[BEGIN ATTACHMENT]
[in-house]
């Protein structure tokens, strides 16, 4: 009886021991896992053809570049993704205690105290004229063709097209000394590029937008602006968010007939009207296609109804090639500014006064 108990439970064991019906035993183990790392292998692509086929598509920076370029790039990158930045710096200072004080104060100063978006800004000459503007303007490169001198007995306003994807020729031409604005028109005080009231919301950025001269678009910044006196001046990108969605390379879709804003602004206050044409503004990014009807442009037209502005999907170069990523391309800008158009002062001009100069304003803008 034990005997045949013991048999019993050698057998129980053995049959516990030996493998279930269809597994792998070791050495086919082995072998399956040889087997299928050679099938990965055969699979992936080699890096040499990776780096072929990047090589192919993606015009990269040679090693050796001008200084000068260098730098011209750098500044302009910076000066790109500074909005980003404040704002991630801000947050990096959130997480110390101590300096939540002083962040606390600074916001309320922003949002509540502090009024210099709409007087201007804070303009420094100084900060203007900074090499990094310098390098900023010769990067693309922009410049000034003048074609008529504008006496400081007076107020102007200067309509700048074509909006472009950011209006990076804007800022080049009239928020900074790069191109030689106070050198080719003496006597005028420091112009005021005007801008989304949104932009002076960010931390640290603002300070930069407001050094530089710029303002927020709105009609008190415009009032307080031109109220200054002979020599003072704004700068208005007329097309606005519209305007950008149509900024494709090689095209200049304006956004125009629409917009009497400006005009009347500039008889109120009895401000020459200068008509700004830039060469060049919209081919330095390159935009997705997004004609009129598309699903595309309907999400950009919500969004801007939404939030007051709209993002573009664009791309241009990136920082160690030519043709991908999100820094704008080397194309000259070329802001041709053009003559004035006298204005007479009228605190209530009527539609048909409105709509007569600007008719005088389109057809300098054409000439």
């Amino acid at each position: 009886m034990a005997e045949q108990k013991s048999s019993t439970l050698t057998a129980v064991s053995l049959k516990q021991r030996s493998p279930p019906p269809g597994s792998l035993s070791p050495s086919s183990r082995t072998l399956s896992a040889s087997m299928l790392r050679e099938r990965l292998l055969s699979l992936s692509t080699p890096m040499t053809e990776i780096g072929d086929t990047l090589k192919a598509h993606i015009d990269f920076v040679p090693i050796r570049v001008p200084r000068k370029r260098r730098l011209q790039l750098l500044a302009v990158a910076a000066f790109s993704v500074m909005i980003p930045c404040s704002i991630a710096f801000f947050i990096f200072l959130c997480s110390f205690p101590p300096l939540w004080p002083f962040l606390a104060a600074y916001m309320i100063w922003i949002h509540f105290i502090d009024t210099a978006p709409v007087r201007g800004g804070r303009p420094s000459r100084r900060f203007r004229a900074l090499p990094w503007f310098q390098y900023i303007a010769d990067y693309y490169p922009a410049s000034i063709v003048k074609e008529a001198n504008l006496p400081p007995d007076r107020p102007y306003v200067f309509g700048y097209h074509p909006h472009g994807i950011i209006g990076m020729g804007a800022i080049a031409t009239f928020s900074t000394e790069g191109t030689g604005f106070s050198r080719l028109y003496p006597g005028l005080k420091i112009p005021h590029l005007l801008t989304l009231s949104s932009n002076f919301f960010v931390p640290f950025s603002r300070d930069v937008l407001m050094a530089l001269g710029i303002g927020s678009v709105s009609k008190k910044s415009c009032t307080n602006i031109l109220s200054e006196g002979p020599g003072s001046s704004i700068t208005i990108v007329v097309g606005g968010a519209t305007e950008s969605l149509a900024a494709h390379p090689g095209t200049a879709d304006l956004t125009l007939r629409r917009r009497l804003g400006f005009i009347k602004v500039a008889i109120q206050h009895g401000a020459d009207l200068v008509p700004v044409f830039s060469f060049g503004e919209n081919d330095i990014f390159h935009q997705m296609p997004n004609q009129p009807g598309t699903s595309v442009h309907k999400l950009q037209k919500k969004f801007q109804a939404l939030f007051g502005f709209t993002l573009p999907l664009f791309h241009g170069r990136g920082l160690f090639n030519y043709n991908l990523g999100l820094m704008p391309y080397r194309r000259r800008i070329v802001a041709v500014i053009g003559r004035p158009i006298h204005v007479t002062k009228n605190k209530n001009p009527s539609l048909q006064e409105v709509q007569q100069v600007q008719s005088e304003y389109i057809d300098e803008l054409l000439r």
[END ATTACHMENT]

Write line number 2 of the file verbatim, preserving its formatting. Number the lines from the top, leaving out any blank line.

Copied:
């Protein structure tokens, strides 16, 4: 009886021991896992053809570049993704205690105290004229063709097209000394590029937008602006968010007939009207296609109804090639500014006064 108990439970064991019906035993183990790392292998692509086929598509920076370029790039990158930045710096200072004080104060100063978006800004000459503007303007490169001198007995306003994807020729031409604005028109005080009231919301950025001269678009910044006196001046990108969605390379879709804003602004206050044409503004990014009807442009037209502005999907170069990523391309800008158009002062001009100069304003803008 034990005997045949013991048999019993050698057998129980053995049959516990030996493998279930269809597994792998070791050495086919082995072998399956040889087997299928050679099938990965055969699979992936080699890096040499990776780096072929990047090589192919993606015009990269040679090693050796001008200084000068260098730098011209750098500044302009910076000066790109500074909005980003404040704002991630801000947050990096959130997480110390101590300096939540002083962040606390600074916001309320922003949002509540502090009024210099709409007087201007804070303009420094100084900060203007900074090499990094310098390098900023010769990067693309922009410049000034003048074609008529504008006496400081007076107020102007200067309509700048074509909006472009950011209006990076804007800022080049009239928020900074790069191109030689106070050198080719003496006597005028420091112009005021005007801008989304949104932009002076960010931390640290603002300070930069407001050094530089710029303002927020709105009609008190415009009032307080031109109220200054002979020599003072704004700068208005007329097309606005519209305007950008149509900024494709090689095209200049304006956004125009629409917009009497400006005009009347500039008889109120009895401000020459200068008509700004830039060469060049919209081919330095390159935009997705997004004609009129598309699903595309309907999400950009919500969004801007939404939030007051709209993002573009664009791309241009990136920082160690030519043709991908999100820094704008080397194309000259070329802001041709053009003559004035006298204005007479009228605190209530009527539609048909409105709509007569600007008719005088389109057809300098054409000439």